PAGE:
Your article on Paul Ellwood Jr., M.D., ("Health Care Hall of Fame 2000," Feb. 14, p. 29) laid the blame for the failure of "managed competition" at the feet of the Clinton administration. But it wasn't the Clinton crowd that paid for the insipid Harry and Louise ads. Nor were they the ones who commandeered the media to orchestrate the demise of healthcare reform. That would have been the American Hospital Association, the American Medical Association, the Health Insurance Association of America and other constituents of the healthcare establishment.
Although Ellwood is certainly deserving of his ascension to the Health Care Hall of Fame, let us not be too quick to canonize him. When the heat surrounding the so-called Clinton plan began to rise, Ellwood and others from the Jackson Hole Group moved quickly to distance themselves from the plan's core concepts. They chose not to risk political capital by vigorously defending the concept of managed competition.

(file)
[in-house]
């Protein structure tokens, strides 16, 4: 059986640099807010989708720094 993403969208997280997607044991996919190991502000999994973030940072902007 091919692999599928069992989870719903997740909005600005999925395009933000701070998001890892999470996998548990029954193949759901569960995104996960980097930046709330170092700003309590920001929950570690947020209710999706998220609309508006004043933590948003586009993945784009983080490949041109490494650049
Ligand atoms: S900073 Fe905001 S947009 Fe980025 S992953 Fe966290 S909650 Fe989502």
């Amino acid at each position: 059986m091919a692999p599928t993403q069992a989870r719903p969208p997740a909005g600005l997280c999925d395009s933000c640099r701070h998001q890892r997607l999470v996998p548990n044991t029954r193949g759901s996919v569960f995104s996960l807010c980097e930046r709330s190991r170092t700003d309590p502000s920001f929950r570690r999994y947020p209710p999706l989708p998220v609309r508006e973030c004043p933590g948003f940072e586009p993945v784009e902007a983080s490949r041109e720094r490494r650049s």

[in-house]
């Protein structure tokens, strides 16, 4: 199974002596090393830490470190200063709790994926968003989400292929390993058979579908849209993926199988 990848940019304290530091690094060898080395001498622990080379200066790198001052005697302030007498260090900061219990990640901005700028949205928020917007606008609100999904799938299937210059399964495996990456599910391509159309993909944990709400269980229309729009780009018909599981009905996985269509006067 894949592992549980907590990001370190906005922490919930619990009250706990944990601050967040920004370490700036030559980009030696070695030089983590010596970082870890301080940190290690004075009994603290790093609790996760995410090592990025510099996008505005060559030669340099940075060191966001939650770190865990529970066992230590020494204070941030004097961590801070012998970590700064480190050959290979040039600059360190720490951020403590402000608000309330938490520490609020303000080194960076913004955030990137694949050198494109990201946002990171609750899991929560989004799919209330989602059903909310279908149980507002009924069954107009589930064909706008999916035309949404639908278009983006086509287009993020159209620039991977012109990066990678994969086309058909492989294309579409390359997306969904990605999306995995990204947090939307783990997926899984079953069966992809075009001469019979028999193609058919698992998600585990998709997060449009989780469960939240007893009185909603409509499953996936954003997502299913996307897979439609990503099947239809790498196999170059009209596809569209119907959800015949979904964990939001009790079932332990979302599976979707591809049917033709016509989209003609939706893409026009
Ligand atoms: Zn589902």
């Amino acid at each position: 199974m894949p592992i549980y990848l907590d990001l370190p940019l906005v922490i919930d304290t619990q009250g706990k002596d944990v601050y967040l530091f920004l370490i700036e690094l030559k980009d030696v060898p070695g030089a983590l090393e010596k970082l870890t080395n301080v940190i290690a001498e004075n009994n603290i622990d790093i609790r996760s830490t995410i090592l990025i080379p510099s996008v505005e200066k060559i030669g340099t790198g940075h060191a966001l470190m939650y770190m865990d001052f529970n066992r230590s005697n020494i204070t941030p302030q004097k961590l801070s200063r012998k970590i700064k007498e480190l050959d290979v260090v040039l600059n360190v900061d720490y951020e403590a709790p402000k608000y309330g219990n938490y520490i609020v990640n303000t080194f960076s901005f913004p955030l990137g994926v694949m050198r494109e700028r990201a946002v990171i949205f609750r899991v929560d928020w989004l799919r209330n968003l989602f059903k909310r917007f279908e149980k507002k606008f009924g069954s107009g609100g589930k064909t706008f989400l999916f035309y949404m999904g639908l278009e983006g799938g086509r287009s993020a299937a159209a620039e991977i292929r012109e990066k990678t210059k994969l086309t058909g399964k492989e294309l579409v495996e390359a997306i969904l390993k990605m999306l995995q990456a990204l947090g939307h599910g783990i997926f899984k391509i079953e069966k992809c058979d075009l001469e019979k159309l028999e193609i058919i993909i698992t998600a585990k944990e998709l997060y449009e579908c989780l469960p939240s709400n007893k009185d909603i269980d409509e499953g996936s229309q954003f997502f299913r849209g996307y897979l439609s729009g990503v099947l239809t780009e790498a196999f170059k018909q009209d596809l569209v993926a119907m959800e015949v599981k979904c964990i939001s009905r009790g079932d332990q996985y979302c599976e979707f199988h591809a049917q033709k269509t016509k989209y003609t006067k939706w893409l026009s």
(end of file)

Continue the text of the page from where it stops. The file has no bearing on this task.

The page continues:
I recall feeling deeply disappointed by their finger-pointing and willingness to lend their voices to the swelling chorus that opposed the Clinton reform plan.
Director of managed care
Grand Rapids, Mich.